Mounting calls to intervene in Zimbabwe – Zimbabwe Vigil Diary

The international community has been warned that its failure to act on state-sponsored violence in Zimbabwe is encouraging other African regimes to crack down on opponents. 

The warning came from Zambia’s opposition leader, Hakainde Hichilema, who has accused the country’s president, Edgar Lungu, of trying to kill him. He said police and activists from the ruling Patriotic Front opened fire on a rally he was holding in Sesheke in south west Zambia.

Hichilema said Zambia was going the same way as Zimbabwe, where reports say at least 17 people have been killed and many others injured, tortured or raped by security forces suppressing protests over rising fuel costs. More than a thousand people are said to have been detained.

‘You see what happened in Zimbabwe and no one did anything . . . so it is creating a ripple effect,’ Hichilema said (see:

In a new briefing ‘Open for business, closed for dissent’, the human rights organization Amnesty called on the international community to take an unequivocal stand and publicly condemn the human rights violations in Zimbabwe (see:

The African Union is holding its annual meeting but, while Zimbabwe and other African countries such as Sudan are in ferment, it is devoting the meeting to discussing migration. This is no doubt an important question and it will please President Mnangagwa who has taken the time off to go and hobnob in Addis Ababa, leaving his rampaging soldiers to beat the people into submission. The fact that his Zanu PF party has caused millions of Zimbabweans to flee the country will probably not be mentioned.

The most troubling message came from the UK-based academic Professor Stephen Chan, who closely follows Zimbabwean affairs. He told a meeting of the UK parliamentary committee on international development that the army’s brutality was intended to deter any future protests. People were ‘left with wounds to tell a tale to relatives, friends etc’ (see:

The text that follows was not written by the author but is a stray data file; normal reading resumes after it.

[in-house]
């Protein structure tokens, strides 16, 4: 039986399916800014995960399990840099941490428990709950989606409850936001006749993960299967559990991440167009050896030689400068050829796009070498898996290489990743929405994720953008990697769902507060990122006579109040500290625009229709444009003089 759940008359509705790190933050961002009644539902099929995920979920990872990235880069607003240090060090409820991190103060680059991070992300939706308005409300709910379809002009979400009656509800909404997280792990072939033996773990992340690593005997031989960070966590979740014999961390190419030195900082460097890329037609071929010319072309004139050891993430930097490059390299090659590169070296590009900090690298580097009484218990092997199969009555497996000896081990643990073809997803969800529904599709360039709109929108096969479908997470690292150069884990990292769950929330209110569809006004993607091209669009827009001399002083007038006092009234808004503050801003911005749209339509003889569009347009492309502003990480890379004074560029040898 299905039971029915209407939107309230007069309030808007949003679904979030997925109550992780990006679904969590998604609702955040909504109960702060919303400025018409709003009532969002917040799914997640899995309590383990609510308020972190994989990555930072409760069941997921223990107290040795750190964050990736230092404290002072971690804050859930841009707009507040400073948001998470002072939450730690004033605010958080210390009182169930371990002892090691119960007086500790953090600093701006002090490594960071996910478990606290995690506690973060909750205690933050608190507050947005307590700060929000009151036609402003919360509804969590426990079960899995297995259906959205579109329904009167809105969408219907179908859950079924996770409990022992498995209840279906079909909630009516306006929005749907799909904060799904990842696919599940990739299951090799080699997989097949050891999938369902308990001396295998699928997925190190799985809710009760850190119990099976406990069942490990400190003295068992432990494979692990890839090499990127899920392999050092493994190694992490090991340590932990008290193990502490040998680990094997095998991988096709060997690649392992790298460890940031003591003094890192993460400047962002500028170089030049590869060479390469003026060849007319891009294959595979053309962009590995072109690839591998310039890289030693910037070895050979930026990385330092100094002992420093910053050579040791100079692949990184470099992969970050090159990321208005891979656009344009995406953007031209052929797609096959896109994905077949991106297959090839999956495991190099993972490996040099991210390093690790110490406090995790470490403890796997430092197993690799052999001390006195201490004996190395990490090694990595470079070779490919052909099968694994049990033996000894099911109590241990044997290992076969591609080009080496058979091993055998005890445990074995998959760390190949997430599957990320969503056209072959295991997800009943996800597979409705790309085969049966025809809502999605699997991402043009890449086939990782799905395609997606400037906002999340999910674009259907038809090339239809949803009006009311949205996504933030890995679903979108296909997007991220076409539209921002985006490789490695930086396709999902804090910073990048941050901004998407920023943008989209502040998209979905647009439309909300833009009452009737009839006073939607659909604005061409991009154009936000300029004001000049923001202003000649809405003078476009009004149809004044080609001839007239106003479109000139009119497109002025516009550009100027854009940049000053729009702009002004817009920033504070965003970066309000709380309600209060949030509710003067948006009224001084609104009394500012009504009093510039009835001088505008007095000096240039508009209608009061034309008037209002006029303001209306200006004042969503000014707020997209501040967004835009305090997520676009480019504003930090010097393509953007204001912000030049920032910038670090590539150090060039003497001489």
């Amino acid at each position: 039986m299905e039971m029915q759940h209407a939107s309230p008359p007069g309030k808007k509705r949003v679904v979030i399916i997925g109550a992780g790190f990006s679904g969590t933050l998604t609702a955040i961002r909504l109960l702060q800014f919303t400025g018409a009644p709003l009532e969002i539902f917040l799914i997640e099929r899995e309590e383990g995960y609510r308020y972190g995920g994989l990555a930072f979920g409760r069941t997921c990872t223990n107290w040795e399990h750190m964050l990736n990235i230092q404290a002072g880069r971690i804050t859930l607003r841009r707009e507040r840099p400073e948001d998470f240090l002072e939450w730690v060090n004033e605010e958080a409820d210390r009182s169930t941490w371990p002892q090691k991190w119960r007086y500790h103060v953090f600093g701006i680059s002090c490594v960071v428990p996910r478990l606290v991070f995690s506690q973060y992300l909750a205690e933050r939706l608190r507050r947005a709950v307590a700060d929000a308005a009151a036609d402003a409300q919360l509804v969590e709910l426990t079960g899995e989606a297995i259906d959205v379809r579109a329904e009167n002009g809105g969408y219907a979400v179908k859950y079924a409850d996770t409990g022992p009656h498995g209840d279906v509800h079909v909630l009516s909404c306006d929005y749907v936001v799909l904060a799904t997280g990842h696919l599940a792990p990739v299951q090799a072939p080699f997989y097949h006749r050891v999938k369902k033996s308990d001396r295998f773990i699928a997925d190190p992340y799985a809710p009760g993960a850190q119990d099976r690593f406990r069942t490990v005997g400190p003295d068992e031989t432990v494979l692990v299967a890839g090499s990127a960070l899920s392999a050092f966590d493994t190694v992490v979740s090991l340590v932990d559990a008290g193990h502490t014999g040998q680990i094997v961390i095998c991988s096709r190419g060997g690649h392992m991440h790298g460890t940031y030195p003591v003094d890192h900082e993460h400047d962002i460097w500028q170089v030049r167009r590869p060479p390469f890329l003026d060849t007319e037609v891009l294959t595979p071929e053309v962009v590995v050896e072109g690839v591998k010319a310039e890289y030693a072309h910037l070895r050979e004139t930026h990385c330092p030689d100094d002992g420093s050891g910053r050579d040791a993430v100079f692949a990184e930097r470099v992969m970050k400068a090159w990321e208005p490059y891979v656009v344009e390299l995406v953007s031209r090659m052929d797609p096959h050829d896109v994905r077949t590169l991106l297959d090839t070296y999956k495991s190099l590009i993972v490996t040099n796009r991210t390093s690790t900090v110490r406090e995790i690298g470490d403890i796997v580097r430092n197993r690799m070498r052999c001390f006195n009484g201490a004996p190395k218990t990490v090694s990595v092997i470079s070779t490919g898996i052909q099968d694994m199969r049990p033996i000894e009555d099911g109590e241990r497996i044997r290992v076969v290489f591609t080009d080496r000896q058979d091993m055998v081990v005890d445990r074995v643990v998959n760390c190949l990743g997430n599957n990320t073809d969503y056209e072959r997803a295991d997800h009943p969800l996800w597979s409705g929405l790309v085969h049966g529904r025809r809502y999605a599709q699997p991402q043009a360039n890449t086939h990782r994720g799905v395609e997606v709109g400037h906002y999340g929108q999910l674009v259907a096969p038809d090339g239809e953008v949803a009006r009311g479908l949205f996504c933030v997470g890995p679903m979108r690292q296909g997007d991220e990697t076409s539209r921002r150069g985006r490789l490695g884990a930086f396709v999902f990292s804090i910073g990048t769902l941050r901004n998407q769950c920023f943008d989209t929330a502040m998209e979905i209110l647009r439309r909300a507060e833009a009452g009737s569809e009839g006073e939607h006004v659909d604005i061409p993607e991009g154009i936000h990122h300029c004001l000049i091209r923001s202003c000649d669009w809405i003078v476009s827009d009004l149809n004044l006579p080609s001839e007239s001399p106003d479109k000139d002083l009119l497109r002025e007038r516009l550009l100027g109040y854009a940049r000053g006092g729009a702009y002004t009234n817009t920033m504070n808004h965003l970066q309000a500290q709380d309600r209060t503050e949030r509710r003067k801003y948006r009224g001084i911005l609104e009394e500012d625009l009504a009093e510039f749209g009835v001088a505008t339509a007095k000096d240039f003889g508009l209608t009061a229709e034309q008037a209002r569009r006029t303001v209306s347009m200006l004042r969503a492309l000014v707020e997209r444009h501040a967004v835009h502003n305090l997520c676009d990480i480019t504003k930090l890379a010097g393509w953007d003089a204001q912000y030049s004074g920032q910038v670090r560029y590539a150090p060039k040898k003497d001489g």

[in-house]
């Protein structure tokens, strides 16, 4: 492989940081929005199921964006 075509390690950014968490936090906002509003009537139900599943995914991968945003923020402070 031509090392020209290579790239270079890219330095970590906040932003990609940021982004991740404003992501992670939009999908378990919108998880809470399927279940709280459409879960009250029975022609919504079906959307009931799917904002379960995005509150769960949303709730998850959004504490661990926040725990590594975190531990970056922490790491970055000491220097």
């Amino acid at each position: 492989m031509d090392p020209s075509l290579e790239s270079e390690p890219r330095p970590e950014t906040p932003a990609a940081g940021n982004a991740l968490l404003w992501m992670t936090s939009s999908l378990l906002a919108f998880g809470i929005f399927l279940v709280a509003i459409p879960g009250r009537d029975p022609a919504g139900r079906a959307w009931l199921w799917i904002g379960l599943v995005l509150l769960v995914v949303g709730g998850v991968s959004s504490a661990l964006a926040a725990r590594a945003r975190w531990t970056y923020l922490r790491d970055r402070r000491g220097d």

Other points

  • A senior official of Action for Southern Africa, the successor organisation to the Anti-Apartheid Movement, Sunit Bagree, has called on the West to demand an international investigation into the Zimbabwean human rights violations (see:
  • At the Vigil flowers were placed against the wall of the Embassy in tribute to the victims of the security force rampage.
  • Thanks to those who came early to help set up the table and put up the banners: Enniah Dube, Gertrude Makosvo, Patricia Masamba, Bianca Mpawaenda, Margaret Munenge, Esther Munyira, Fungisai Mupandira, Tapiwa Muskwe, Casper Nyamakura and Ephraim Tapa. Thanks to Bianca, Margaret and Esther for looking after the front table, to Thomas Mahosah, Katie Truslove and Bigboy Sibanda for handing out flyers and to Casper, Gertrude, Fungisai Mupandira, Daizy Fabian, Patricia Masamba and Joyce Mbairatsunga for photographs.
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  • ROHR general members’ meeting. Saturday 2nd March from 11 am. Venue: Royal Festival Hall. Contact: Ephraim Tapa 07940793090, Patricia Masamba 07708116625.
  • The Restoration of Human Rights in Zimbabwe (ROHR) is the Vigil’s partner organization based in Zimbabwe. ROHR grew out of the need for the Vigil to have an organization on the ground in Zimbabwe which reflected the Vigil’s mission statement in a practical way. ROHR in the UK actively fundraises through membership subscriptions, events, sales etc to support the activities of ROHR in Zimbabwe. Please note that the official website of ROHR Zimbabwe is Any other website claiming to be the official website of ROHR in no way represents us.
  • The Vigil’s book ‘Zimbabwe Emergency’ is based on our weekly diaries. It records how events in Zimbabwe have unfolded as seen by the diaspora in the UK. It chronicles the economic disintegration, violence, growing oppression and political manoeuvring – and the tragic human cost involved. It is available at the Vigil for £10. All proceeds go to the Vigil and our sister organisation the Restoration of Human Rights in Zimbabwe’s work in Zimbabwe. The book is also available from Amazon.
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